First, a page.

This Week's Spiritual Vitamin
Remembering on 9/11
The movie Forrest Gump opens with a feather drifting on a breeze, finally alighting at Forrest’s feet. American Beauty gives viewers the scene of a plastic grocery bag dancing in an alley, and the guy who’d videotaped it saying, “Sometimes there’s so much beauty in the world, I feel like I can’t take it, and my heart is just gonna cave in.”
These are images of fragility and tenderness, metaphors for the modern human being: alone, caught up, helpless in history and flux, but nonetheless beautifully, movingly, human. Falling. Rising. Falling again.
Since September 11, 2001, we’ve gotten a lot of that falling feeling, many illusions of certainty torn away since that brutal day. A secure homeland? An ever more prosperous life for each generation? A reasonably functional democracy? No. Only twenty well organized zealots took down the twin towers, murdered 3000, and launched a decade where things were much less solid than we’d hoped.
Most Beloit students were in elementary school then. What was it like to inherit a child’s place in such a world? Though your elders may wisely have protected you from news of that day, they couldn’t possibly shield you from the succeeding decade in which you have come of age. Abu Ghraib and Gitmo. Roadside bombs and PTSD. Katrina and the drowning of New Orleans, the inconvenient truth of a planet heating fast. Financial meltdown and Arab Spring. Hyper partisan politics and utter government dysfunction.
In an age of anxiety and breakdown, we crave stability and certainty. We seek shelter in things still within our control. It’s tempting to avoid this scary world hurtling at us, find some quiet corner in which to be reasonably happy and safe. But we are feathers on that wind whether we admit it or not. There’s no real escape, and besides, ethics insist that we stand up and face responsibility for our place in history.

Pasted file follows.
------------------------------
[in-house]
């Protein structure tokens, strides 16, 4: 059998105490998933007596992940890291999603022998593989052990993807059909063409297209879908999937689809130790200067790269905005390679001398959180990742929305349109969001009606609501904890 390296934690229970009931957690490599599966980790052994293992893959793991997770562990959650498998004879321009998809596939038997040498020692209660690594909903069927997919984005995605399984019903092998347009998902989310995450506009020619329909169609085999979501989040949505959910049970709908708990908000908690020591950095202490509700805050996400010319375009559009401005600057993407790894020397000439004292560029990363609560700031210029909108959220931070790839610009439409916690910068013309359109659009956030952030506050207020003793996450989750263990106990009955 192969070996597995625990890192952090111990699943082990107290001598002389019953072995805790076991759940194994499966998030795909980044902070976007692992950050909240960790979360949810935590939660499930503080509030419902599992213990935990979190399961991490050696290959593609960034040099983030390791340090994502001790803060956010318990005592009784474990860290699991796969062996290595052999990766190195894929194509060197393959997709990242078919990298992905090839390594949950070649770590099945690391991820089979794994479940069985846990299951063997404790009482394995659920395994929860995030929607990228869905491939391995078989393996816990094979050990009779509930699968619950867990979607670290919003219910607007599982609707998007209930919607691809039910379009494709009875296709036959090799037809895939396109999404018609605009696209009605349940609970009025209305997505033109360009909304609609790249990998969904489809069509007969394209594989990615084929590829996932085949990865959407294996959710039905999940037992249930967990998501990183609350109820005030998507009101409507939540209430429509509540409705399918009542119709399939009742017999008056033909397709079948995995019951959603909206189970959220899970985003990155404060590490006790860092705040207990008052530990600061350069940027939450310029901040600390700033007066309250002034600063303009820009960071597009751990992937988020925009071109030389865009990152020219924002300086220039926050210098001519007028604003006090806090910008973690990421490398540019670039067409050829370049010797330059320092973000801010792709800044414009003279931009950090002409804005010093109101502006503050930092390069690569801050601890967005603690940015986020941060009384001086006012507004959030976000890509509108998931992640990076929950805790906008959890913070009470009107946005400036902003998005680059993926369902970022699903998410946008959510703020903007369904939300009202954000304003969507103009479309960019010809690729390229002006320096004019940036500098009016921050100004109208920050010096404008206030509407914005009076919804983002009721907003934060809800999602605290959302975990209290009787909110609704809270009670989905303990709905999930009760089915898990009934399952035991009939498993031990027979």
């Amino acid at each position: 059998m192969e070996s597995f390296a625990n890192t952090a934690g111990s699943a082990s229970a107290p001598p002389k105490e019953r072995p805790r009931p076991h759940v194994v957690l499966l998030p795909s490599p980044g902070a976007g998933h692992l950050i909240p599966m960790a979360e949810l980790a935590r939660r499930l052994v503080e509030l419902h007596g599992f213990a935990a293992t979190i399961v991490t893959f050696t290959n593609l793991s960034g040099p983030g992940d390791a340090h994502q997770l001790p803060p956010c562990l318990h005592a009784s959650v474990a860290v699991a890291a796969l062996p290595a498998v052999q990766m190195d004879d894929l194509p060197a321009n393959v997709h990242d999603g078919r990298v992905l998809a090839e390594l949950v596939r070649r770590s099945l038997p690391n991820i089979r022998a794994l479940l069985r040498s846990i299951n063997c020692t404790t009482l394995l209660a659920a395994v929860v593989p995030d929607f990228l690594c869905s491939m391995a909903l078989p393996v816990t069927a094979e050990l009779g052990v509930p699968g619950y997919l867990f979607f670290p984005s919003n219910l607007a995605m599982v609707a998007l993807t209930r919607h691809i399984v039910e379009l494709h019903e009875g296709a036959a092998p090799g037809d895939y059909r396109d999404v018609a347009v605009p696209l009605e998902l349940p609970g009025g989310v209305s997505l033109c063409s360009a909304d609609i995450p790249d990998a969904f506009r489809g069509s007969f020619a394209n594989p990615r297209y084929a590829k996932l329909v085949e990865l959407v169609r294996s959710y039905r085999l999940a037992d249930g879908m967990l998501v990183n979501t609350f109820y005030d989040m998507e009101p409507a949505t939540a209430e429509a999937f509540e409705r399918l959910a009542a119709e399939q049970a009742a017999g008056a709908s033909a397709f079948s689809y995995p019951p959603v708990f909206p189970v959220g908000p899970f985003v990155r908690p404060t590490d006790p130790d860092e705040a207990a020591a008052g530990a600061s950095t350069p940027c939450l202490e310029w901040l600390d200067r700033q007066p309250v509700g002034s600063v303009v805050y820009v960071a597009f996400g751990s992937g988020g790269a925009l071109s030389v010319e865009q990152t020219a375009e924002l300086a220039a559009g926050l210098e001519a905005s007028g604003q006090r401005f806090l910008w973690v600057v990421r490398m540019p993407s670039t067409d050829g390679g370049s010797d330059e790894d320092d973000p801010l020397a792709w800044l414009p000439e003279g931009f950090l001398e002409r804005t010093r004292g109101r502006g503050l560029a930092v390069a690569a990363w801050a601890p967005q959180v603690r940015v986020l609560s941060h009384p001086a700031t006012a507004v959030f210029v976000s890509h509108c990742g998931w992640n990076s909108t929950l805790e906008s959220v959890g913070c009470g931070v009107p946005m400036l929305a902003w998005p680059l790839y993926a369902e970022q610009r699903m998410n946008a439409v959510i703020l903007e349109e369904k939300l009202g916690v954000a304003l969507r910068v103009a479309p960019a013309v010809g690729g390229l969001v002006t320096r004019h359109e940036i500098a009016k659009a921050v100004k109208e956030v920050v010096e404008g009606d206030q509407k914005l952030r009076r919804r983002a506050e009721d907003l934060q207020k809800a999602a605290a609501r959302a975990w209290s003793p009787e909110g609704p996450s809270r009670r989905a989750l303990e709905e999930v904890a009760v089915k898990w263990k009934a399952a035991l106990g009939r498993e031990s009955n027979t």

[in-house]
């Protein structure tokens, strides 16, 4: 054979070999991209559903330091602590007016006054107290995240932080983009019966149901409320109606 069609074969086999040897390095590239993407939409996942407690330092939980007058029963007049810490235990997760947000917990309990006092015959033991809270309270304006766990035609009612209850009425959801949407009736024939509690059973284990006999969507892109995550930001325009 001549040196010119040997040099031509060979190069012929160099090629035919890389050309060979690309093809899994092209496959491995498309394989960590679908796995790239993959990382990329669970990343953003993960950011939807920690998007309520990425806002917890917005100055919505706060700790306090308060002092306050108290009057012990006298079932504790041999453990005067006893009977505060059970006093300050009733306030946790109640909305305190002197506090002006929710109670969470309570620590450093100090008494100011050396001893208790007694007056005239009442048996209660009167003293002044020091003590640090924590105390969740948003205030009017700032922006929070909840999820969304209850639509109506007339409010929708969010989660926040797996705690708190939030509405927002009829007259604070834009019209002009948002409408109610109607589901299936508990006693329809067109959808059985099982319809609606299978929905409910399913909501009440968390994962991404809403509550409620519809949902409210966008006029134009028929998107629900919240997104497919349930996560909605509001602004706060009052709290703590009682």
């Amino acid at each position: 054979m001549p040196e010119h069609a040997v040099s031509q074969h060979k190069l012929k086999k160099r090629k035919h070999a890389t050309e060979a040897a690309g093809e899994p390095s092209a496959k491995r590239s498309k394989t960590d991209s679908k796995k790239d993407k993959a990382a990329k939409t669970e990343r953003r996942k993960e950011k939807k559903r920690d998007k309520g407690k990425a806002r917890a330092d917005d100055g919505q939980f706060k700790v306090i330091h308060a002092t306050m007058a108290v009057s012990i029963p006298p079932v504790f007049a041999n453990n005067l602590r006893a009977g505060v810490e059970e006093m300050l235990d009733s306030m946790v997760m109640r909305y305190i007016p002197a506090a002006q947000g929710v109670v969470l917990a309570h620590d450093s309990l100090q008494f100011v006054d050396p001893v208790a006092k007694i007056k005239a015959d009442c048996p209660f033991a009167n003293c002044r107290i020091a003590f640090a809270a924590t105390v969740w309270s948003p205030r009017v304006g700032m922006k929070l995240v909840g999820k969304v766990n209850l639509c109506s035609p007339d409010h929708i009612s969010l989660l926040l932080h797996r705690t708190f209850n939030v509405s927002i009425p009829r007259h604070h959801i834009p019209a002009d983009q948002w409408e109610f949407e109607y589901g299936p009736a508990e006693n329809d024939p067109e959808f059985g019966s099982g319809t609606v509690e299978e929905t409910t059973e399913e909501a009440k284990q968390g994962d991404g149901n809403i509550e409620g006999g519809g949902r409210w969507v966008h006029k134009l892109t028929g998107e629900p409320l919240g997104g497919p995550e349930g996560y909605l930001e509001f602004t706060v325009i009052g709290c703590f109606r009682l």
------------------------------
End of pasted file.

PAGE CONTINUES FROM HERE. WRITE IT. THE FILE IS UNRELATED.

Another impulse: revenge. Who did this to us? What enemy has pushed us off the edge? We feel a deep urge to locate “evildoers” and destroy them. Osama bin Laden’s face, crossed out by a bloody X on the cover of Time. We find this impulse all across our politics and culture. It’s easy nowadays for demagogues to rouse an angry mob. One camp marches against another with simplistic demonizations on the internet and in the streets.
The anniversary of 9/11 is not simply “history,” not “out there.” It cannot be tucked into the past, left at safe distance in televised ceremonies and op ed pieces. What we learn (and ignore) from this decade will impact our little campus deeply. How each of us responds matters. Beloit College is the real world!
If we solemnly remember victims and honor soldiers, then go right back to business, we’ll miss an opportunity to ask how we choose to live in this time and place. As bewildering, sometimes terrifying, as our moment in history is, we still face the same daily choices faced by every generation: will we live by fear or love, anger or hope, reaction or vision, competition for scarce resources or neighborly partnership for the common good?
Yes, it’s true, politicians and corporations will call the tune in years ahead. The future will largely be decided over our heads. History will roll over us, sweeping movements and sudden accidents tossing us where they will. There’s a lot more falling to be done in the next ten years, I’m afraid.
Remember 9/11’s New York firefighters? Their actions that terrible day say something vital to us now. When the towers were melting, the stairwells clogged with people rushing down, those guys were heading up. In the chaos they had made a clear choice.
On a day when so much fell down and shattered, they were (like Bruce Springsteen sings) rising.